All The Books I Can Read

1 girl….2 many books!

Review: People Who Knew Me by Kim Hooper

on July 18, 2016

People Who Knew MePeople Who Knew Me
Kim Hooper
Pan Macmillan AUS
2016, 304p
Copy courtesy of the publisher

Blurb {from the publisher/}:

People who knew me think I’m dead.

Emily Morris got her happily-ever-after earlier than most. Married at a young age to a man she loves passionately, she is building the life she always wanted. That is, until her husband’s business fails and her mother-in-law becomes chronically ill, causing cracks to appear in her marriage. To cope, Emily throws herself into her work.

That’s when she falls in love with her boss.

That’s when she gets pregnant.

Just as Emily is finally ready to make the choice between the two men, 9/11 splits the world apart. Amid this terrible tragedy, Emily sees an opportunity to remake herself.

But fourteen yaers later, a life-threatening diagnosis forces her to deal with the legacy of what she left behind.

Told in alternating time periods, People Who Knew Me is a riveting debut about a woman who must confront the past in order to secure the future.

I bet most people born after 1990 can tell you where they were and what they were doing when they heard about the Twin Towers being hit by planes on September 11th, 2001. I know I can. I was in my dorm room at university listening to music and working on an assignment when one of the guys banged on my door. You’ve got to come out and see this, he said. They had the TV on in the common room when they cut into whatever midnight timeslot crap was playing (I’m in Australia, so this was late at night) and went live to the footage from New York. Half my floor was up, the rest wandered out in dribs and drabs and we sat there and watched it all unfold most of the night and the next day. Some of that footage I’ll never forget, as long as I live.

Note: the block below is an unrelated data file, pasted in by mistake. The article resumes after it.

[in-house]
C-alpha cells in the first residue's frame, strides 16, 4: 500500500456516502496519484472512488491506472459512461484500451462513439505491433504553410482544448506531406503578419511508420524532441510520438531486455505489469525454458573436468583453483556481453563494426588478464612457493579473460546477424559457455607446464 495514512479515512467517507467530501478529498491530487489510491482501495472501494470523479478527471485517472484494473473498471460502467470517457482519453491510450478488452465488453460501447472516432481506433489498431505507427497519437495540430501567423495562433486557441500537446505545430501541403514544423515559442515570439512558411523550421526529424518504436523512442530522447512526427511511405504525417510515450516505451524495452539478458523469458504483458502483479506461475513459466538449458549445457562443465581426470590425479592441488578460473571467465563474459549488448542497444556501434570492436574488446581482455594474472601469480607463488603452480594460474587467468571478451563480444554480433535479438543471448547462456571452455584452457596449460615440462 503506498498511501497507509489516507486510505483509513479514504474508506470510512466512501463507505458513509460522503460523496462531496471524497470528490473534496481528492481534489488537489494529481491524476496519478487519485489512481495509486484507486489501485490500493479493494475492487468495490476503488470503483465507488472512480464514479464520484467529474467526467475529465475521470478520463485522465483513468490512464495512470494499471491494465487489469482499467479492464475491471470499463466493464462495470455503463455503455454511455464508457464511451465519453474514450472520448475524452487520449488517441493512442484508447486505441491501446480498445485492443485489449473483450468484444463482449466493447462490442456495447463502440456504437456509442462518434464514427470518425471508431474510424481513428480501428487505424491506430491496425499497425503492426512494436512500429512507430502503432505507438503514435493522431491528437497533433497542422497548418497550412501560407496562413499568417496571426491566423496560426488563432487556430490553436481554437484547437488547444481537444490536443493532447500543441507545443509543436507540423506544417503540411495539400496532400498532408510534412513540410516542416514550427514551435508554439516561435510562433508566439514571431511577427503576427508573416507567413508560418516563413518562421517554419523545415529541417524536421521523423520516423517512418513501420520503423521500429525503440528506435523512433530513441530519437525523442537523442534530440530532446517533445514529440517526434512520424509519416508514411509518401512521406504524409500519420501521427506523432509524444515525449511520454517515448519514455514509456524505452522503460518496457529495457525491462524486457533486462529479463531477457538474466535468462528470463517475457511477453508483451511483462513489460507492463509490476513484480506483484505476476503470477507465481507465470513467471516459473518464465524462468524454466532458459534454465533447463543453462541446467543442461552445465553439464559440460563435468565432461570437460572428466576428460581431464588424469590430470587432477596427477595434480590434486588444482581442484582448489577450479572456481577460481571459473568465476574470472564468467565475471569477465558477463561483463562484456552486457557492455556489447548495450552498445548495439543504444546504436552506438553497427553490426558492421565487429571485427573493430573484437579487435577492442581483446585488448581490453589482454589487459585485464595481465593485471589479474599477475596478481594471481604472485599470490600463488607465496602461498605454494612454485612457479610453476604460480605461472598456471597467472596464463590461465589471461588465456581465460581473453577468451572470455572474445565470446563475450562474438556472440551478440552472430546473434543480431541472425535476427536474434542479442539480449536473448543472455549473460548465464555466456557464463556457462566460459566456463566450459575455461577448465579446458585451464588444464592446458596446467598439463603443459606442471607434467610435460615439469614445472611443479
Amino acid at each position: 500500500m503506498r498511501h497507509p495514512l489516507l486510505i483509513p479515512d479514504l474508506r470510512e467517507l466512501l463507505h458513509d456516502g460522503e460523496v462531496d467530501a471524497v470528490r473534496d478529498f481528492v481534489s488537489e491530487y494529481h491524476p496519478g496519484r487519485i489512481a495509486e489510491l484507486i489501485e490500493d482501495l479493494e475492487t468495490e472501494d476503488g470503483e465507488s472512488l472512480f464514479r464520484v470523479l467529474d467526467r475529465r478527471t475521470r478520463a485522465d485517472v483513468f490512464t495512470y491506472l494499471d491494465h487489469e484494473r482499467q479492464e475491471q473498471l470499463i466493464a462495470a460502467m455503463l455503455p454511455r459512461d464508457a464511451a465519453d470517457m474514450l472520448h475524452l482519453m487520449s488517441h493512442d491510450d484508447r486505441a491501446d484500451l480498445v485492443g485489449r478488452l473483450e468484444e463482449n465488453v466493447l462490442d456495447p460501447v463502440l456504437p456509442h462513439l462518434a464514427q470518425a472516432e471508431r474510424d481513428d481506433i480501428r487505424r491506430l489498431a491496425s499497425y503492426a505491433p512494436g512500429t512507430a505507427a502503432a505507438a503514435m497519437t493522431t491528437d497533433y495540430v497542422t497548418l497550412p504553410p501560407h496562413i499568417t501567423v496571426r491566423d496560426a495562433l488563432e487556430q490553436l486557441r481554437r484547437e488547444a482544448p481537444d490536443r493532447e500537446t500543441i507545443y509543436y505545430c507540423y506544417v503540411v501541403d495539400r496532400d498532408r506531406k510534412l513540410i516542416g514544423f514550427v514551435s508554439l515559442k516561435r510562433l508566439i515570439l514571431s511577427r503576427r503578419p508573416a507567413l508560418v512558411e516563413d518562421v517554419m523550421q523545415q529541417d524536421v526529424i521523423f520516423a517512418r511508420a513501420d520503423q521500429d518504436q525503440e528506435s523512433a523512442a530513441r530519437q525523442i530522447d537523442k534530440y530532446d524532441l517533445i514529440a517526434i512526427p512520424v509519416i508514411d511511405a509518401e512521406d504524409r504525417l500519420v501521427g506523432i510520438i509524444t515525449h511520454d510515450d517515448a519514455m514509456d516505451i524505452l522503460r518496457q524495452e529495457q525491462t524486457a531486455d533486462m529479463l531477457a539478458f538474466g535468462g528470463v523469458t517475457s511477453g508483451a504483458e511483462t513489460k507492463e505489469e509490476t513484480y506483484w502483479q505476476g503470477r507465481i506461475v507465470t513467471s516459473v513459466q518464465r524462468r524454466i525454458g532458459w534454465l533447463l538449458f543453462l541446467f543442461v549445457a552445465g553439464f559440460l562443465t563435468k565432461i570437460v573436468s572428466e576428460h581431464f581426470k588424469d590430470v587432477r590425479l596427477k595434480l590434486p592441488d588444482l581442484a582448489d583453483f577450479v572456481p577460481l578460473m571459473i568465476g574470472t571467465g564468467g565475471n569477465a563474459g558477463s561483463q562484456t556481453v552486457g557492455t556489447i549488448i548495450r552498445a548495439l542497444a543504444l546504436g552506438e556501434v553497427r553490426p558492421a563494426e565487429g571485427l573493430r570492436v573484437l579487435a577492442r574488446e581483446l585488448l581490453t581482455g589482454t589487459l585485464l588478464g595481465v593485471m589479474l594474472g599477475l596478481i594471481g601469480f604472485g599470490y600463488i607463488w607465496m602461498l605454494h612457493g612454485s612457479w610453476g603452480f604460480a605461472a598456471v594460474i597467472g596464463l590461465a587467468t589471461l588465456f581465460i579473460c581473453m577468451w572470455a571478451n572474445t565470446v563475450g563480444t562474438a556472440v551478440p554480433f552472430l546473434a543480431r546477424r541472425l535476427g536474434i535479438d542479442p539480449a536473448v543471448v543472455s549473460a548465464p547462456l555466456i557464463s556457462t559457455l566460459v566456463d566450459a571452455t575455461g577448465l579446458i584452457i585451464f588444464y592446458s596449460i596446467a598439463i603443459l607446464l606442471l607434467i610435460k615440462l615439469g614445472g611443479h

In this novel, Emily has kind of backed herself into a corner. She and her husband Drew have been having troubles for a long time, they barely see each other due to circumstances that are really beyond their control and Emily has begun an affair with her boss. She keeps promising him that she’ll tell Drew about them but she never does. On 9/11, Emily is told to take the day off, sleep in and therefore she’s not in her office on the 101st floor when the plane hits. Emily sees a way out of well, everything. Pregnant, unsure who the father is and struggling to see the way forward, she leaves behind Emily Morris in New York and emerges as Connie in California. For fourteen years, “Connie” lives with her daughter Claire. Only a devastating diagnosis forces her to face the lies she’s told and the secrets she’s kept for her daughter’s welfare.

I’m afraid I’m going to bring a bit of a prejudice into this review, although I’m clearly stating it. When I read the synopsis of this, I was immediately intrigued – someone faking their own death and reinventing themselves is pretty interesting. I wanted to see what it was that had made Emily go to such lengths. The book is told in a back and forth style between Emily/Connie in the present day and the events in her history that led to her making this decision. I quite enjoyed this telling but there were many things I did not enjoy.